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Booboo basics

A few bumps and bruises are part of growing up, but sometimes a simple Band-Aid isn’t enough to fix every owie. From over-the-counter remedies with botanical extracts you can try, to how to tell when it’s time to visit the doctor, here’s your guide to coping with some of the most common childhood injuries.

Bruise

What It Is: Blood and fluid from damaged blood vessels, characterized by discoloured skin (red, black and blue).

Seek Medical Attention If: Your child has received a severe blow to the abdomen, neck, back, chest or groin, or if the pain doesn’t ease after half an hour.

First Step: Apply a cold compress. (Test it on your arm to ensure it’s not too cold.)

Remedy: Try a witch hazel/water compress (soak a towel with a solution of 30 drops of witch hazel per cup of water and apply to the area).

Cut

What It Is: A clean-edged or jagged separation of the skin.

Seek Medical Attention If: You can’t stop the bleeding, or the wound is so deep that you can see fat or tendons (they look like fine white string), or the edges gape apart — your child may need stitches. Small cuts on prominent parts of the face (particularly the border of the lip) may need special care to minimize scarring. Since they’re particularly prone to infection, puncture wounds (especially bites, both animal and human) should be examined by a doctor. You’ll also need to visit the clinic if your child develops a fever or other signs of infection (increased tenderness, redness, fluid seepage or heat at the injury site).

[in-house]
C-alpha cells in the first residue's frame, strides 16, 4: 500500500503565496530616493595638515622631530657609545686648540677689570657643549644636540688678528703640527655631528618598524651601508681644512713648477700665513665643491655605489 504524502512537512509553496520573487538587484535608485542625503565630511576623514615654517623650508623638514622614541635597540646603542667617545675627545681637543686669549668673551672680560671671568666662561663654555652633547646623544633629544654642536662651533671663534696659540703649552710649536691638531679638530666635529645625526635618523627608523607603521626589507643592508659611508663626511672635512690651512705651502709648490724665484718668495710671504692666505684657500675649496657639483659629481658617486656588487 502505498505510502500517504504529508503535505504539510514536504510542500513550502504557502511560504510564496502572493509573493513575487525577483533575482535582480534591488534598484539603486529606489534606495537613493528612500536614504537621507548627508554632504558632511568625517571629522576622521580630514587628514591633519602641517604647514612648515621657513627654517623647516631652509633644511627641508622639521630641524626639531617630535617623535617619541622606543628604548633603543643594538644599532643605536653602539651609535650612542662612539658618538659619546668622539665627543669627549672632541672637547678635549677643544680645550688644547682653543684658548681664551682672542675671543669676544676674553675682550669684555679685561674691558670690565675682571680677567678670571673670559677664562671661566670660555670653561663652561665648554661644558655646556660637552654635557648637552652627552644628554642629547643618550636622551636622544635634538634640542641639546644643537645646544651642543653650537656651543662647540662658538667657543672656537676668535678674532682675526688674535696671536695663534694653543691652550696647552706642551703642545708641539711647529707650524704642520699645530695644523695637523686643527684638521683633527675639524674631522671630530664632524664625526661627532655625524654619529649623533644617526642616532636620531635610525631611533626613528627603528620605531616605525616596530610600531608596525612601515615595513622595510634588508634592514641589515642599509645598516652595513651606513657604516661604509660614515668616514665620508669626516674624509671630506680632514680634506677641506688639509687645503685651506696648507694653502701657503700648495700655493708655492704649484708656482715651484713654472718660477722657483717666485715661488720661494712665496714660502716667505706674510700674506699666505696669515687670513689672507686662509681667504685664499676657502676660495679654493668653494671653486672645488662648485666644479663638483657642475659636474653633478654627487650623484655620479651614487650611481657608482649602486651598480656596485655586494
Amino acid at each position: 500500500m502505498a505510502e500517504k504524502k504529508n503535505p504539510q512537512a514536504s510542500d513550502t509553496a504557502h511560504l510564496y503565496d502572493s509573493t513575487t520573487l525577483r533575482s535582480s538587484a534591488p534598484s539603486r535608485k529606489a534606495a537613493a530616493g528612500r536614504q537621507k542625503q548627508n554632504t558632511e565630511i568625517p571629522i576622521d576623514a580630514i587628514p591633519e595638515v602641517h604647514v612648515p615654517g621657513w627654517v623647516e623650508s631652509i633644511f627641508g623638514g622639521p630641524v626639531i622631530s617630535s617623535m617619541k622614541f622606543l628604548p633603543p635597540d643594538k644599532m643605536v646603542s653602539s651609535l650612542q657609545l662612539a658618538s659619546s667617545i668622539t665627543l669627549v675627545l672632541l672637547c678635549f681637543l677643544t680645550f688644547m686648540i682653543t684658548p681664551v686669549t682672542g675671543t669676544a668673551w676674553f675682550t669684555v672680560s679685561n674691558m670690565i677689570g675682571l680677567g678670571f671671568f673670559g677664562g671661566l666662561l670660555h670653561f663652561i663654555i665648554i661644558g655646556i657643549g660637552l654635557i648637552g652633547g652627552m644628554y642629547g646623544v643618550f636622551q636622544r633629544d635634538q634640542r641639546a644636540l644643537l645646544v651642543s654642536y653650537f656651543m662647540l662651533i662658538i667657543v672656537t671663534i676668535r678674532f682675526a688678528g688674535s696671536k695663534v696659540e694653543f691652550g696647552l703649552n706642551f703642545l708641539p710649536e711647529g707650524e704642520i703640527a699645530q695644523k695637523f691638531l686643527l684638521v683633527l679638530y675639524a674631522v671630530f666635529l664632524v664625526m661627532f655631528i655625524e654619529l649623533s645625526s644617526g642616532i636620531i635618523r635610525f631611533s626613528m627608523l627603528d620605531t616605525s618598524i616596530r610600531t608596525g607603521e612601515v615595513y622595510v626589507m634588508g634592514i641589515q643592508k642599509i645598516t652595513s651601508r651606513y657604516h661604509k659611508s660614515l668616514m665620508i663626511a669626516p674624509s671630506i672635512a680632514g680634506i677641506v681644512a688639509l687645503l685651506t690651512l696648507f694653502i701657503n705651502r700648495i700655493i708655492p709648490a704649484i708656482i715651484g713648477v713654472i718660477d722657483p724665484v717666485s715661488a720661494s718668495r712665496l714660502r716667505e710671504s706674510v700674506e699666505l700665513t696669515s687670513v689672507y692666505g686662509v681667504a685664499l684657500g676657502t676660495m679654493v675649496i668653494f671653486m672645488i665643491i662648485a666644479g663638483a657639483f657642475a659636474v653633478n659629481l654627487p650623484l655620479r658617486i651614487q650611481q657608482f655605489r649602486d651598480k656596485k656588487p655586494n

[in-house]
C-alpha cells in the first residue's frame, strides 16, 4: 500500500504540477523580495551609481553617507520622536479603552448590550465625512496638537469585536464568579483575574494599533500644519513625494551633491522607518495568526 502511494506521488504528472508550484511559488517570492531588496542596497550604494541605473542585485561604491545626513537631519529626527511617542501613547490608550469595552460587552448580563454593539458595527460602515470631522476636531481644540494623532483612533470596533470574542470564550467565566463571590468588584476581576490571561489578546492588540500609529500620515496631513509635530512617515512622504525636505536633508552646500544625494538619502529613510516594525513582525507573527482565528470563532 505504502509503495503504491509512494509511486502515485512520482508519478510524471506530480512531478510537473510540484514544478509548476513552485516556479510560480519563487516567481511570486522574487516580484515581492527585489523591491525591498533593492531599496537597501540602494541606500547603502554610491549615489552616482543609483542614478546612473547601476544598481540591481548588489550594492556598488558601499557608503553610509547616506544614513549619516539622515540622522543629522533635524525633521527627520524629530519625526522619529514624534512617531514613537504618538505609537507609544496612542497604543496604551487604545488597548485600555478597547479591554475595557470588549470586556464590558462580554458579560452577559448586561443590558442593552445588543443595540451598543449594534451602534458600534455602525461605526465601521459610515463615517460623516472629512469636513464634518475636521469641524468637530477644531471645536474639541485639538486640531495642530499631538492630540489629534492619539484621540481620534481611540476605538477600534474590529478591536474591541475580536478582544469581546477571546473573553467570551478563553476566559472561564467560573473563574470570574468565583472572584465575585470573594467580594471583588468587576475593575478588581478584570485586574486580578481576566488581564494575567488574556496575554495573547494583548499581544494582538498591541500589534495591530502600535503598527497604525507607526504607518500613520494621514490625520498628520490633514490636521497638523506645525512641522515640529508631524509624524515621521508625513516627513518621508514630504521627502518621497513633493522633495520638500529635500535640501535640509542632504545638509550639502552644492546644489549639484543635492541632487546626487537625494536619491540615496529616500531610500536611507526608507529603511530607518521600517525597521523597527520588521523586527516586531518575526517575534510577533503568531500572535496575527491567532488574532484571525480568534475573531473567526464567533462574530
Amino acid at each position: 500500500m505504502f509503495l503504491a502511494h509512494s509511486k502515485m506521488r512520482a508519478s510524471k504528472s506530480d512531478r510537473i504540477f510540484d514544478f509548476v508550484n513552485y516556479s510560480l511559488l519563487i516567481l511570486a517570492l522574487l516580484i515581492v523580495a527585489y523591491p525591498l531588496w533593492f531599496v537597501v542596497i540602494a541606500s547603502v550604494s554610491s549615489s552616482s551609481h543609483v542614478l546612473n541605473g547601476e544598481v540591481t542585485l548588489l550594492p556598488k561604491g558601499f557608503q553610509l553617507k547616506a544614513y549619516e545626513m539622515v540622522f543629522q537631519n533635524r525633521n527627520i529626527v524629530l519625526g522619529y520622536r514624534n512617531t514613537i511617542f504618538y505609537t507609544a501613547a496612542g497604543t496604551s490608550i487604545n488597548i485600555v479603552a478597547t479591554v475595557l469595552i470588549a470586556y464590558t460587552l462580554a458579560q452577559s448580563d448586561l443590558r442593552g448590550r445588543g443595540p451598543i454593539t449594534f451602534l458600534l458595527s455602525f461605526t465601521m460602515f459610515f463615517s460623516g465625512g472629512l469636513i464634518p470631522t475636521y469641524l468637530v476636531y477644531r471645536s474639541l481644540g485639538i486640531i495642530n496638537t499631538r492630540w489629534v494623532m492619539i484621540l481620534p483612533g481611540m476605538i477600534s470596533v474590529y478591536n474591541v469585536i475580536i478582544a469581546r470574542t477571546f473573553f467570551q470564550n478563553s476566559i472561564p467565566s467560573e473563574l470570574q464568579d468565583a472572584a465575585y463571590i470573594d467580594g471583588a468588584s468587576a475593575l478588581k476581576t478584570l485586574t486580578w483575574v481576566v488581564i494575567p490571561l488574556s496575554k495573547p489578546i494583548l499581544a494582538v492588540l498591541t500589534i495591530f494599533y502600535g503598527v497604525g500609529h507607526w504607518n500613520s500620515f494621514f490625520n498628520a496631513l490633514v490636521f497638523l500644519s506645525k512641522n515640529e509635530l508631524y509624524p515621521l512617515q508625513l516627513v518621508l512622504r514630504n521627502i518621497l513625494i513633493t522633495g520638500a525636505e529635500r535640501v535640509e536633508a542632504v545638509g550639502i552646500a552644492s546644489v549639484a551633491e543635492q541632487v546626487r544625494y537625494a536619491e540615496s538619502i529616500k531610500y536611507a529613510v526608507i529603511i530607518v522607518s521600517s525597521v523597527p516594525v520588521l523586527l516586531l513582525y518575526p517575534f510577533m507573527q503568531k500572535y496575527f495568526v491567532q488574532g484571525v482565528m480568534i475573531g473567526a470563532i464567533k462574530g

First Step: If bleeding is profuse, cover the wound with a gauze pad or clean cloth and apply direct pressure. Once the flow has slowed down, apply a thin layer of topical antibiotic, such as Polysporin, to help prevent infection, and seal the edges with butterfly bandages or strips. If the cut is minor, letting it bleed for a minute or two will help carry contaminants out of the wound.

Next Step: Wash the wound and the area around it to prevent infection, you can use an anti-septic wash like BAND-AID® Brand HURT-FREE® Antiseptic Wash. Change any dressing, which should allow air flow, and check the wound once a day. For severe cuts, tub soaks are out for at least three days. Speak to your Shoppers Drug Mart Pharmacist for tips, products recommendations and more information. 

Remedy: Tea tree oil (for minor abrasions only) may help prevent infection.

Scrape

What It Is: A raw skin abrasion caused by friction.

Get Medical Attention If: The wound covers a large surface, or is embedded with gravel or dirt that can’t be easily removed, or if your child develops a fever or other signs of infection (increased tenderness, redness, fluid seepage or heat at the injury site).

First Step: Clean the area with warm water and soap; use running water or a spray bottle with clean water to gently remove dirt.

Next Step: Your local Shoppers Drug Mart will have a great selection of topical antibiotics, such as Polysporin. Apply a thin layer to help prevent infection and help speed healing. If the scrape is severe or in a spot that’s tough to keep clean, cover with gauze. Change any dressing and check the wound each day.

Remedy: Wash the wound with water containing calendula or hypericum tincture (about ten drops per cup of water) to promote healing. Botanical calendula cream will keep the area moist and foster growth of new skin.